A Heber City teen was seriously injured by a truck while biking to school
HEBER, Utah — A 14-year-old boy riding his bike to school was seriously injured after being hit by a truck Thursday morning.
The teen, although not identified, is a student at Wasatch High School, which is located less than a half-mile from the scene.
The teen was crossing the intersection of 500 East and 1200 South in Heber City at 7:45 when the accident occurred, police reported.
The teen was using a crosswalk, where yellow warning lights were flashing to indicate a pedestrian was using it, when a work truck failed to yield and struck the teen.
“There were cars parked on both sides of the road, so people noticed the lights were on,” said Sgt. Joshua Weishar. “There were about thirty feet of skid marks. He tried to stop before he hit the student but they continued about fifty feet after that.
After being injured, the teen was taken to hospital with serious injuries, and officials reported that he is now in critical but stable condition.
“It’s just an unfortunate event that happened this morning,” Weishaar said. “It’s preventable, of course, but it’s still unfortunate.”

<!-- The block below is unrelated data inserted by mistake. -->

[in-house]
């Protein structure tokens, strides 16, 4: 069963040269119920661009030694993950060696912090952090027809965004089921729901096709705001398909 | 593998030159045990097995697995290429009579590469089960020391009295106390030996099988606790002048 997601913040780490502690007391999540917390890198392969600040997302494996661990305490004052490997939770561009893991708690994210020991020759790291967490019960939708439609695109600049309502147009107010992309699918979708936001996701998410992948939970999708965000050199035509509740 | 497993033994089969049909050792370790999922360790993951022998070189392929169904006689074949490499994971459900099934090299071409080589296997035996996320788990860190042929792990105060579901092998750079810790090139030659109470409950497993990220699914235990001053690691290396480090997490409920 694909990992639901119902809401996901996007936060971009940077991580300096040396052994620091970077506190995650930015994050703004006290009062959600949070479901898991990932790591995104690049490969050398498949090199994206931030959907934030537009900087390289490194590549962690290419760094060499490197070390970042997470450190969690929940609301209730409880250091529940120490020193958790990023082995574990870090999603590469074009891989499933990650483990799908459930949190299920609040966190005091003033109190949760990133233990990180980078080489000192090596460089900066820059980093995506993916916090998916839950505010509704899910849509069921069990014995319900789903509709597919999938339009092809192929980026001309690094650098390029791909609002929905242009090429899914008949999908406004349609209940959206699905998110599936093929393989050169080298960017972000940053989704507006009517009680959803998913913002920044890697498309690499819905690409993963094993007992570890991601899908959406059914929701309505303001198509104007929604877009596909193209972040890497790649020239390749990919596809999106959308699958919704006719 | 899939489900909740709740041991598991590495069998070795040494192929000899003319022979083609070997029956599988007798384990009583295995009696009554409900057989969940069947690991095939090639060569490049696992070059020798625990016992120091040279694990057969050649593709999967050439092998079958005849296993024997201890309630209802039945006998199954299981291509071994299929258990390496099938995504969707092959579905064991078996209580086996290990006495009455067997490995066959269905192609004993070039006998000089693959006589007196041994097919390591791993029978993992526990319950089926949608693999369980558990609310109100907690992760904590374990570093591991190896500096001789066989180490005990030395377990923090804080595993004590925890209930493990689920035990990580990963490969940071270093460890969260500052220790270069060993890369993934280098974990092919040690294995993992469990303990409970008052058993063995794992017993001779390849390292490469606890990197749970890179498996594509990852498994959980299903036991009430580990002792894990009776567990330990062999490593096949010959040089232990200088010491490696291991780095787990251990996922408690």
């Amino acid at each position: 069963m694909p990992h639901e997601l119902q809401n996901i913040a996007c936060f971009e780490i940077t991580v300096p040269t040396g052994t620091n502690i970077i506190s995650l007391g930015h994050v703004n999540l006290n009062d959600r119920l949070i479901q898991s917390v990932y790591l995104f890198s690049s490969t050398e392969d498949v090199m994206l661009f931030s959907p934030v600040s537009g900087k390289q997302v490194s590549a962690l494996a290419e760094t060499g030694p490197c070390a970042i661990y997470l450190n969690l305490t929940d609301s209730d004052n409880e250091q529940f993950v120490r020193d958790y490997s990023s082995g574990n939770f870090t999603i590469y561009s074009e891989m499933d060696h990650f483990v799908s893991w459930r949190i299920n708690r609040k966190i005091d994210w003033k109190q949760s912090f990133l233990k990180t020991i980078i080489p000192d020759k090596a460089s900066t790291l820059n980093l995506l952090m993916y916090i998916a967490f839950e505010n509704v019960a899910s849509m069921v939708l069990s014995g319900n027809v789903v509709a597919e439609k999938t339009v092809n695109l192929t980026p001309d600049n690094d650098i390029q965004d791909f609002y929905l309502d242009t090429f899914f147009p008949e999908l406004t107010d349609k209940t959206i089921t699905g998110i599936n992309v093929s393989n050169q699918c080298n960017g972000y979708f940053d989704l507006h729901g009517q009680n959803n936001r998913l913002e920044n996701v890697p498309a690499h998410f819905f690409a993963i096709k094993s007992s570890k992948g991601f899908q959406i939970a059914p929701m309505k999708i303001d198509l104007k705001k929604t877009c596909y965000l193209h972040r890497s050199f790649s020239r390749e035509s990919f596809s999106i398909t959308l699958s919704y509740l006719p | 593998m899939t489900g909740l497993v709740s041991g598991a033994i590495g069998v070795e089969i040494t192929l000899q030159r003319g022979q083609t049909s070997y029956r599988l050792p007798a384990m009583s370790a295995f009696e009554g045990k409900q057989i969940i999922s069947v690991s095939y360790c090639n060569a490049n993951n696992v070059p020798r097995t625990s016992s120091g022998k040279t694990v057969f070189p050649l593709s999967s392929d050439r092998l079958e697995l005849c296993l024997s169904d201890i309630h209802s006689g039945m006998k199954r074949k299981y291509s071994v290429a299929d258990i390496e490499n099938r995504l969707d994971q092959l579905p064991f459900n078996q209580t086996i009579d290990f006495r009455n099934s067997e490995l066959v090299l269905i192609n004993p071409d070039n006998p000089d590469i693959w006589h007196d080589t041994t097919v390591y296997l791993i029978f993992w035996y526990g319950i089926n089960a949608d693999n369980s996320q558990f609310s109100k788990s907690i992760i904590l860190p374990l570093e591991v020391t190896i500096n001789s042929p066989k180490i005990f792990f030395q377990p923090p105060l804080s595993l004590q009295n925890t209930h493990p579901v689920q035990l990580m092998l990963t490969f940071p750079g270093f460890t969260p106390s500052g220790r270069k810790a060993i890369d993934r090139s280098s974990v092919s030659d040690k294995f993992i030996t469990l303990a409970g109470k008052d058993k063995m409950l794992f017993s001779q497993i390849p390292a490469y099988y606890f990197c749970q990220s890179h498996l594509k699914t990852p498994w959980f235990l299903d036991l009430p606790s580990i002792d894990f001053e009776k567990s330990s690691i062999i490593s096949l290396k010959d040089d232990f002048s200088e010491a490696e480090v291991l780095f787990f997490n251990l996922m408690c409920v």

The truck driver, although not identified, was charged with failure to yield the right of way to a pedestrian in a school driveway.
This is the third accident this month in Utah in which a teen riding a bike was injured or killed after being hit by a car.
On September 3 in Uintah County, a woman was arrested after hitting 15-year-old Domanique Cole, who was riding his bike with another person in Ballard. He died as a result of his injuries sustained in the accident.
Two days later, on September 5, 16-year-old Soraya Manacaga was struck and killed by a garbage truck in Tremonton while she was riding her bike. The accident is currently being investigated to determine if the driver will face any charges.
Just a few days ago, a 13-year-old in Sunset was involved in a hit-and-run accident while riding his bike home from school.
Police arrested a 25-year-old woman for failure to remain at the scene of an accident, not having a valid driver’s license and no proof of insurance.
“This is just an indication of the fact that our transportation system is not safe,” said Chris Wiltse, co-director of Bike Utah.
Wiltse said there must be bigger solutions besides asking drivers to pay attention.
“What we really need to do is redesign our street to be safe,” he said. “Especially around the schools. I think that’s like our low hanging fruit.”